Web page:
Thursday July 12 2007 was a seminal day (apparently). On that day a United Nations report, that coincided with World Population Day, revealed that for the first time in history, more people were now living in cities than rural areas. But how did this come about ? Why and how has mankind migrated over the millennia from living a bucolic existence amongst nature in small villages to the massive urbanised sprawl where millions live cheek by jowl?
As we will see key argricultural and technological developements needed to happen before infrastructures capable of sustaining hundreds then thousands and finally millions of people into densly packed areas could function.
A Very Recent Trend
Certainly today, most people in the Western world live in cities – but this is increasingly also the case in rapidly developing countries such as India, China and Brazil. Mass urbanization is a relatively recent phenomenon, associated with industrialization and the mechanization of agriculture over the last two centuries.
How it used to be
Prior to this the vast majority of people lived in the countryside, working the land. But cities have existed since the very beginning of recorded human history, over five millennia ago, and were from the start important centres of power, as well as engines of cultural and technological change.
The First Cities – An Evolution
Cities largely grew from towns, which in turn started as villages. The first permanent villages came with the beginnings of agriculture in the Middle East some 10,000 years ago, although some settlements may have begun not as farming communities, but as markets at the intersection of trade routes. Trade certainly played an important role in the development of larger towns and cities, but growing urban populations could have not have been sustained without an intensification of agriculture, which in many places was only made possible by large and complex irrigation schemes.
Below we list some of the neccessary steps needed along the way to urbanisation – note though that the order is purly arbritarty – all are were needed , many developing at the same time, in order for this to happen.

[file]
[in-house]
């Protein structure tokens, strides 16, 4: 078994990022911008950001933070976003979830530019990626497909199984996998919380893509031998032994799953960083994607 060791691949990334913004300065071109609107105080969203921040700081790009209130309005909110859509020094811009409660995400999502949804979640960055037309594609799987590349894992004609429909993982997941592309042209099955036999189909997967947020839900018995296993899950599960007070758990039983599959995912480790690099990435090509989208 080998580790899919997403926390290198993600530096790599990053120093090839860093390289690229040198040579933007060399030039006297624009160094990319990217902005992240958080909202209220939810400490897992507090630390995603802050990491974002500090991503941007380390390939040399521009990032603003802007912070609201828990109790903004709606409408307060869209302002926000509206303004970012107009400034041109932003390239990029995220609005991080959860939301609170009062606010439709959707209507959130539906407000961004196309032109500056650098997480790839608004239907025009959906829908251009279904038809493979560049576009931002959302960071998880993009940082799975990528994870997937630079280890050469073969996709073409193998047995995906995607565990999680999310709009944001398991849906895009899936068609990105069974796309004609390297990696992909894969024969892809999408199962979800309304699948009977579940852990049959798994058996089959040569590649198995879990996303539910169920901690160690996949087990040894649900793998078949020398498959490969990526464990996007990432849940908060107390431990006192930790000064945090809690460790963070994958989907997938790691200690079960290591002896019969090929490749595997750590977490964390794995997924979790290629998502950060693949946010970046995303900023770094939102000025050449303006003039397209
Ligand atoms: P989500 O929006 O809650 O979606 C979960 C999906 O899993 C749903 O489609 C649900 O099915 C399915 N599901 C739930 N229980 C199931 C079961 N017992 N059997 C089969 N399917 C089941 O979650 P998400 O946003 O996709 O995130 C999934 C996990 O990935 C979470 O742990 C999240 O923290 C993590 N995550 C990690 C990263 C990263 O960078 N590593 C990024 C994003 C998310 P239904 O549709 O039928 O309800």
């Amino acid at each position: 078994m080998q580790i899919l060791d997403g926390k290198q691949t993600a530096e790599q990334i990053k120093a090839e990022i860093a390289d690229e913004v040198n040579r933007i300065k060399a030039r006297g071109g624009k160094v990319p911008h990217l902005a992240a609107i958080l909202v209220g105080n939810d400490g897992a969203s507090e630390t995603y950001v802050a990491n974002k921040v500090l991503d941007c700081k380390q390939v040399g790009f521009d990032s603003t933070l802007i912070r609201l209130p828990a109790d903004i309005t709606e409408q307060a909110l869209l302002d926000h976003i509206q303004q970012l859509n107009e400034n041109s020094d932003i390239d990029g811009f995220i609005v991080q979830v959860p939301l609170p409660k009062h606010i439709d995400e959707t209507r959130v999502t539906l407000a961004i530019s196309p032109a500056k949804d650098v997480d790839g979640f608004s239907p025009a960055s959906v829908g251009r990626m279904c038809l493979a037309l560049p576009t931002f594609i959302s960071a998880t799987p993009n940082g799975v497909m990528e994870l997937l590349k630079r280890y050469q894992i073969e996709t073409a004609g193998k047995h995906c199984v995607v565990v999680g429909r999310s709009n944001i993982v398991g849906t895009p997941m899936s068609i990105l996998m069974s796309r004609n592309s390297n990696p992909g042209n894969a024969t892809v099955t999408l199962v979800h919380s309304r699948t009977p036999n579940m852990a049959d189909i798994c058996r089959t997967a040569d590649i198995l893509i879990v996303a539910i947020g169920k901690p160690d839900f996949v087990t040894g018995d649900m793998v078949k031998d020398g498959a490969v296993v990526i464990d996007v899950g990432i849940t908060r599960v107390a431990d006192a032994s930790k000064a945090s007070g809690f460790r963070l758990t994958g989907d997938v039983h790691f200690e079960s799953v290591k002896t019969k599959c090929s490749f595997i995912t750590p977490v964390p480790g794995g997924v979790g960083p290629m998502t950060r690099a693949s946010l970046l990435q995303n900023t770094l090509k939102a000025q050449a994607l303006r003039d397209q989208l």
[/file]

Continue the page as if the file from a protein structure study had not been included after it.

Step 1 : The Importance of Water
Between 4000 and 2000 BC the first urban civilizations arose independently in four different parts of the world:
Egypt’s Nile valley;
The Indus valley in what is now Pakistan;
Along the Yellow River (Huang He) and the Yangtze (Chang Jiang) In China.
All of these great rivers are prone to seasonal variations in flow, with flood alternating with drought. To maximize agricultural production, it was necessary to build dams to store the flood waters in reservoirs, and then dig ditches to water the fields during the dry season. Once this technology was developed, farmers found that they could move into more arid areas. Irrigation could mean that instead of just one crop a year, two or even three crops could be harvested.
Step 2 : Writing, Mathematics and Astronomy
Constructing such irrigation schemes required an accurate calendar to predict when the floods would come, and a high degree of social organization, necessary for establishing land ownership and recruiting a large labour force. Recording ownership ot property spurred not only accurate measurement (hence the beginnings of mathematics) but also the first writing. In addition, the management of big construction projects required a tightly defined hierarchy that dictated who would do the digging and who would give the orders and reap most of the benefit.